Students sit by the fountain at Old Main built in 1933 by WPA artist Emry Kopta.
Renamed Tempe State Teachers College in 1925 and Arizona State Teachers College in 1928, more private support for the school arrived in the 1930’s when the Tempe-based Bulldog Boosters provided financial assistance for the athletic programs. In 1946, just before the changing of the school’s mascot from the Bulldogs to the Sun Devils, the fundraising Sun Angels came into being.
In 1947, two years after the Teachers College became Arizona State College, college President Grady Gammage made a significant move, acting on a request by the college’s agriculture department faculty. Gammage assembled an influential group of Arizona farmers and businessmen to assist in the development of agricultural facilities at the college. Known as the Agricultural Advisory Council, it was an effective support group for the institution: members of the original council purchased almost 400 acres during the post-World War II years, about half of today’s main campus. The AAC was the forerunner of what would become today’s ASU Foundation for A New American University.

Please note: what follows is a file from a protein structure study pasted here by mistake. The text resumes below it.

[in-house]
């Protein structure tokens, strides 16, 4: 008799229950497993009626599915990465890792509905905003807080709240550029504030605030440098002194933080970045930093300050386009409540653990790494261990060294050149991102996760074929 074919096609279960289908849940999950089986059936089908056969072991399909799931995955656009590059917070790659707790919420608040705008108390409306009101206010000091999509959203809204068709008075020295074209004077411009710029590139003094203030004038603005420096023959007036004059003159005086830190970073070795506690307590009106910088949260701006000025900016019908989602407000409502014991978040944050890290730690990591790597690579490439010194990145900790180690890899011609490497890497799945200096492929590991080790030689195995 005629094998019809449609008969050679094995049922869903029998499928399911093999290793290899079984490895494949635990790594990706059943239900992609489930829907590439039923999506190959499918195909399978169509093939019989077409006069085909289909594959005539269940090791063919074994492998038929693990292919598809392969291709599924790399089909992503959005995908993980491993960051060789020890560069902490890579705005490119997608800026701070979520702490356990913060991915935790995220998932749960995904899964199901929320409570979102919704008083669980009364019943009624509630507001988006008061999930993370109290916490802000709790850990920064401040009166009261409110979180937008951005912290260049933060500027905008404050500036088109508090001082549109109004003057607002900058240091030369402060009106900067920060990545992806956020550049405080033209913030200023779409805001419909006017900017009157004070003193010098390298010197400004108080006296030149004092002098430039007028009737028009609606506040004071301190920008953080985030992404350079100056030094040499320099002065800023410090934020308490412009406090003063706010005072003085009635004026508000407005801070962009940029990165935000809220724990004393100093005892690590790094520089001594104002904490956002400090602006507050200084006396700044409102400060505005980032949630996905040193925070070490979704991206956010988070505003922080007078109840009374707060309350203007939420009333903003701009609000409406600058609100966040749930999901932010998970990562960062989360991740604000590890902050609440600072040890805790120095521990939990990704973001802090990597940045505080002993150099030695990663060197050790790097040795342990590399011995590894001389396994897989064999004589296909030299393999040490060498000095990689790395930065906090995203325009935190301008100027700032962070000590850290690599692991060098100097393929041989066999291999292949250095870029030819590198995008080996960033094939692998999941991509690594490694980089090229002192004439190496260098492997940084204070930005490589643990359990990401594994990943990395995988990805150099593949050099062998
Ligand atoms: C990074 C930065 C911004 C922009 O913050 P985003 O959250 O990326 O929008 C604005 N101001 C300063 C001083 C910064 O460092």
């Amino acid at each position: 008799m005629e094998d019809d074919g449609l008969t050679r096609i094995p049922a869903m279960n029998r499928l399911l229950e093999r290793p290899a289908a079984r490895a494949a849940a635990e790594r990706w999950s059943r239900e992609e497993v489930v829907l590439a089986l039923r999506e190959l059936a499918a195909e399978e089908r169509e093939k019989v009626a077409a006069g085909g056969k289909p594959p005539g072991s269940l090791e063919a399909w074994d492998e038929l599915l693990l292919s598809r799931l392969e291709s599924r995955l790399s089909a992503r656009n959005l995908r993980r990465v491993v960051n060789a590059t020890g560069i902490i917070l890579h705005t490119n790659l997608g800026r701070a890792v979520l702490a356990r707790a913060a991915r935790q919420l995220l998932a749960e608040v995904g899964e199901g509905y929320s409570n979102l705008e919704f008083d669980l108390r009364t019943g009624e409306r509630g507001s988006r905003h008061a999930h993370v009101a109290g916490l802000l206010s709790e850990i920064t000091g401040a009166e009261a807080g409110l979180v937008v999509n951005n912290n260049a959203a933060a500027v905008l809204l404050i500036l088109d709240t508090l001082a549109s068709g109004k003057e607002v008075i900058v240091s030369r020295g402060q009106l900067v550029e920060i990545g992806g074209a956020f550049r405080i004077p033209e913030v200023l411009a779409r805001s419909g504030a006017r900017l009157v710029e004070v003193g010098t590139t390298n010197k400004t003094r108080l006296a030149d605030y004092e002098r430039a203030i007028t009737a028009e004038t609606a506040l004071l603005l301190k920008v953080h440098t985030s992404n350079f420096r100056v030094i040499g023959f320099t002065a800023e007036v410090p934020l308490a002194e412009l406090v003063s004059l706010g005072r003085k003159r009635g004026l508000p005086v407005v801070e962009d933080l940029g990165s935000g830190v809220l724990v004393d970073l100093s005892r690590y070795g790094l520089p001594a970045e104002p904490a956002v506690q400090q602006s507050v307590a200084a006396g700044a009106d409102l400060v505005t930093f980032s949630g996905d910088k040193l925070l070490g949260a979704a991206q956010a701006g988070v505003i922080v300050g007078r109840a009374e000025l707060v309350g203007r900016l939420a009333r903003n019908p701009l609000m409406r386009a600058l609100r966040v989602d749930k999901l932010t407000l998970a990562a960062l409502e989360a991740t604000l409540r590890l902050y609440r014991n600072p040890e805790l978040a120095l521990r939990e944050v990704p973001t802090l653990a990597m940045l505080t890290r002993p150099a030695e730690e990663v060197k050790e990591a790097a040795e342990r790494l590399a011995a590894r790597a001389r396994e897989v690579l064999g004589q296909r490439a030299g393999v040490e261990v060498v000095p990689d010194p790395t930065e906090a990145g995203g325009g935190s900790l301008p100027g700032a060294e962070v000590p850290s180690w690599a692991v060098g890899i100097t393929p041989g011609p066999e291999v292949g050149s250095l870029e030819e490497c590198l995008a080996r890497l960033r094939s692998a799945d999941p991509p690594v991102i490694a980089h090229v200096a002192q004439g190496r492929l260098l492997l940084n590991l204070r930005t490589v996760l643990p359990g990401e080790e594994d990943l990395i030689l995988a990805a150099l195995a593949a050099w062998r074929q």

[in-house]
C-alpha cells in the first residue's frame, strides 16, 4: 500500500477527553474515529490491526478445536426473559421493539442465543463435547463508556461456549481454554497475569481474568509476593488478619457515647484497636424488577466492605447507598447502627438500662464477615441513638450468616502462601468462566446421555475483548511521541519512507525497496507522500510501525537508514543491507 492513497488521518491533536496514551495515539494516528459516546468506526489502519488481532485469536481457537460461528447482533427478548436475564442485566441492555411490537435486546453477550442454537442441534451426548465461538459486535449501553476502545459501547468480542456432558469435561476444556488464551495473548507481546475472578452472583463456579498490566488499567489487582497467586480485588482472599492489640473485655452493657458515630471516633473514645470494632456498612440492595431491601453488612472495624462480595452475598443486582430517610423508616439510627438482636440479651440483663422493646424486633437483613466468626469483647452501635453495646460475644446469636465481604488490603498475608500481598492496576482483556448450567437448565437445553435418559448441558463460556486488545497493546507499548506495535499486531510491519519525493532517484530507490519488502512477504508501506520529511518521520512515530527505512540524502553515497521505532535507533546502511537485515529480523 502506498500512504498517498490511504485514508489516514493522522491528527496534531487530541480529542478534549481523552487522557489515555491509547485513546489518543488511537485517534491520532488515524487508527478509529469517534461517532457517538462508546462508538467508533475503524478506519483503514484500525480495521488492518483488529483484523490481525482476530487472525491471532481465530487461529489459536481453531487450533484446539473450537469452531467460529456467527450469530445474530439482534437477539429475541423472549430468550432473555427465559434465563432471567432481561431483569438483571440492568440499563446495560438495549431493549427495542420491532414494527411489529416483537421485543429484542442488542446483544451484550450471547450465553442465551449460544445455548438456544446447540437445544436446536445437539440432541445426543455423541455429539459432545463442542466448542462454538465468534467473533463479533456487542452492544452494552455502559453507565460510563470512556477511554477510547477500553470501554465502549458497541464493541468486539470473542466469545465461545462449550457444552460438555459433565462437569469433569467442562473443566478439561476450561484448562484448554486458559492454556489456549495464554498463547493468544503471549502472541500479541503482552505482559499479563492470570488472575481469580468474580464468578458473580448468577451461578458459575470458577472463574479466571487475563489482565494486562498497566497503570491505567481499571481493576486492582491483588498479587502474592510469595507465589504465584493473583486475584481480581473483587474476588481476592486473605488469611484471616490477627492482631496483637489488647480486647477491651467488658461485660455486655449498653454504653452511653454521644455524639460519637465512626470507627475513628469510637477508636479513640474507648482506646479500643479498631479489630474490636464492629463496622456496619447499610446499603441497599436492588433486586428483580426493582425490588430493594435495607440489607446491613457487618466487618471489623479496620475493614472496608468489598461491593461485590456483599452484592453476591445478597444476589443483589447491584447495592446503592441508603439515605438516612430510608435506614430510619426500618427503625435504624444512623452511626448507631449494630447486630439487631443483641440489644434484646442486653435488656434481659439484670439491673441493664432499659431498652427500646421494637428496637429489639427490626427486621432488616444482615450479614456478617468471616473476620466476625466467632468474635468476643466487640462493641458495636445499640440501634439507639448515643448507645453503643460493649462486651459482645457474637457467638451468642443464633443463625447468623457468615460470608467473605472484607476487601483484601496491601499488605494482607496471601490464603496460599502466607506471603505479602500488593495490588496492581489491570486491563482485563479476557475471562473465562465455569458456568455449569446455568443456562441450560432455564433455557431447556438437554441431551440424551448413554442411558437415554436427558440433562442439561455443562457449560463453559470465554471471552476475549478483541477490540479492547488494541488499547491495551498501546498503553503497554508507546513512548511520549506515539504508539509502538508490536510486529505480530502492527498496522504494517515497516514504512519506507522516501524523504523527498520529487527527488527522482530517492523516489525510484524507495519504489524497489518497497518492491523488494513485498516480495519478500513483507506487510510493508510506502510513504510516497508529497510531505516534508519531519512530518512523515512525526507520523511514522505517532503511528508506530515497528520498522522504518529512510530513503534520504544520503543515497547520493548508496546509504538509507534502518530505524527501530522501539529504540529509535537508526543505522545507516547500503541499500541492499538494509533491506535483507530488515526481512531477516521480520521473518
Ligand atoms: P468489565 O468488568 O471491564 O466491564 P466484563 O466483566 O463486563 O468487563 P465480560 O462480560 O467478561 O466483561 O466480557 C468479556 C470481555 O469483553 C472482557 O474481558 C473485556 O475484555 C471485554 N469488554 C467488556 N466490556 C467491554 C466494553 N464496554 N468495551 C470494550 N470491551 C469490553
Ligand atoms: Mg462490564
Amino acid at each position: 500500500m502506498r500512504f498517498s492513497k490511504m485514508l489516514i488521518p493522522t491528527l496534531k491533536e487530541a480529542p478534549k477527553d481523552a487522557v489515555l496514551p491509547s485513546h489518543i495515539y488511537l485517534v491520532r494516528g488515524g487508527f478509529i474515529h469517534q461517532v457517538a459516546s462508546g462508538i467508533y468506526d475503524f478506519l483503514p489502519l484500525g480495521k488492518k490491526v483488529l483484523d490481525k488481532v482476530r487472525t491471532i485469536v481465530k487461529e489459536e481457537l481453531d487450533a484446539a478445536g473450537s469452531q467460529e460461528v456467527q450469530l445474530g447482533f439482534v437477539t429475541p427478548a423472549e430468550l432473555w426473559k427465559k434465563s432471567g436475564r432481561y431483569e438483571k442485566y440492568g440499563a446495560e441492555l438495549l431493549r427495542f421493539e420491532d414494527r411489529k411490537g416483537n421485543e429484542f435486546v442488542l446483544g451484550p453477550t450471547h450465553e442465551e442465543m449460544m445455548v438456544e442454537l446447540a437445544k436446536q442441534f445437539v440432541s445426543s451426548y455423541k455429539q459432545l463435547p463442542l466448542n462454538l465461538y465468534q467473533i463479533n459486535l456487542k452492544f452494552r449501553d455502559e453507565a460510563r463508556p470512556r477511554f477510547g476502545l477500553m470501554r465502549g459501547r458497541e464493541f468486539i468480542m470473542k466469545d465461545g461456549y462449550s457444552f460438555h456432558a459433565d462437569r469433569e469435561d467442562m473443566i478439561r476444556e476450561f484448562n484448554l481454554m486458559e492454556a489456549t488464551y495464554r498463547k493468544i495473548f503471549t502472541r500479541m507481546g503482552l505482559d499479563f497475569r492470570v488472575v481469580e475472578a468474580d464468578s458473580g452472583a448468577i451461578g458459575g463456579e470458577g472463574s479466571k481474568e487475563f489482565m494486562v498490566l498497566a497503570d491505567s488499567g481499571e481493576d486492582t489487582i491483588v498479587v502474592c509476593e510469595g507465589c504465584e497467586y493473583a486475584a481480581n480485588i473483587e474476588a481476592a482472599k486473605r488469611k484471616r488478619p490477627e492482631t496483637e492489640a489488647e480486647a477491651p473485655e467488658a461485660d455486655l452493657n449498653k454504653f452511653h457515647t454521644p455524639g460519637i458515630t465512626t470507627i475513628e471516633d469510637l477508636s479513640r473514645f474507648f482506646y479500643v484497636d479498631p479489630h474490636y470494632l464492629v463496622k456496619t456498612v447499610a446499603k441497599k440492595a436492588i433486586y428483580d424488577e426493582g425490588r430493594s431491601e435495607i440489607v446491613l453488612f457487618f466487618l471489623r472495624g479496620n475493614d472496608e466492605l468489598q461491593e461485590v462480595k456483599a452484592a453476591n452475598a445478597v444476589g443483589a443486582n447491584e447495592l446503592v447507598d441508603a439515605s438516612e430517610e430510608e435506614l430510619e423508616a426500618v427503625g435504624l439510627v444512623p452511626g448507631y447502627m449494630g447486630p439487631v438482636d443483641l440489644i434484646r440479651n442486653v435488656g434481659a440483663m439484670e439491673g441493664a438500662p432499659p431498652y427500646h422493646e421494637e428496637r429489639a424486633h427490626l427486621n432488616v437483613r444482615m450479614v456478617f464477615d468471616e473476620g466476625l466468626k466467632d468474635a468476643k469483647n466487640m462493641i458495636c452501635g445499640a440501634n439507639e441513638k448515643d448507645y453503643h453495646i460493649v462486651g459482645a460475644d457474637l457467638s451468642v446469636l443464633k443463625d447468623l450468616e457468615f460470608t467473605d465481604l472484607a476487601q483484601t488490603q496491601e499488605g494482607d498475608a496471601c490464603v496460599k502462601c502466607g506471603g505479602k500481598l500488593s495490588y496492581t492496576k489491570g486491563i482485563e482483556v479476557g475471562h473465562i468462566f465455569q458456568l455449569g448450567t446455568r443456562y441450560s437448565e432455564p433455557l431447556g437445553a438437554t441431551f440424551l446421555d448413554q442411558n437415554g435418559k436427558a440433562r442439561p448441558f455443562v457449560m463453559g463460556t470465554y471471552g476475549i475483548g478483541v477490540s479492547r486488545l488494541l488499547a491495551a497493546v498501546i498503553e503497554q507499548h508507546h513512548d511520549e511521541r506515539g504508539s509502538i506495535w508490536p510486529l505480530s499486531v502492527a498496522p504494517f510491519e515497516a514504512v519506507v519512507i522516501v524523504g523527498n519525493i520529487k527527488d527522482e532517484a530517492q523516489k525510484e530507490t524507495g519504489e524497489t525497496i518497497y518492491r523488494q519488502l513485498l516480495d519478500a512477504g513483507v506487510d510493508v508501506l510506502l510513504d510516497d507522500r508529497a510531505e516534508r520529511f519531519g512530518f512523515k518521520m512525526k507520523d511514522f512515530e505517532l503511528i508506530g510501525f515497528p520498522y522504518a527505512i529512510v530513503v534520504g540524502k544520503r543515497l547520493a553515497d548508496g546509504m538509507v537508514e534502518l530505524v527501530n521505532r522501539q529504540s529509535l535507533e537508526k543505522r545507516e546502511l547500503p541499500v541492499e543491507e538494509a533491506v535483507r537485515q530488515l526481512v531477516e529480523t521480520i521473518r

Gammage again advanced the fundraising success of the state college in 1950 when he launched a campaign to create a student union building on the Tempe campus where students and faculty could takes their meals, conduct meetings, relax in the lounge and even enjoy some bowling. While the state legislature voted a $400,000 appropriation for the project, the amount was $350,000 shy of what was necessary to make the idea of such a gathering place reality. The philanthropic energy and thrust came from some of Phoenix’s most powerful citizens as well as select members of the AAC — names like Carl Hayden, Charles Stauffer, John C. Mills, Walter Bimson, Joe Lanser, Martin Wist, W.W. Knorpp and Hugh Gruwell, M.O. Best, John Jacobs, Sid Moeur, Kathryn (Kay) K. Gammage and ASC student body leaders Edward M. Carson and Bob Stump became forever linked with the college for their efforts to complete the student union. With such community clout and campus spirit behind it, the Memorial Student Union campaign roared to a successful conclusion, raising $439,000 in less than three years.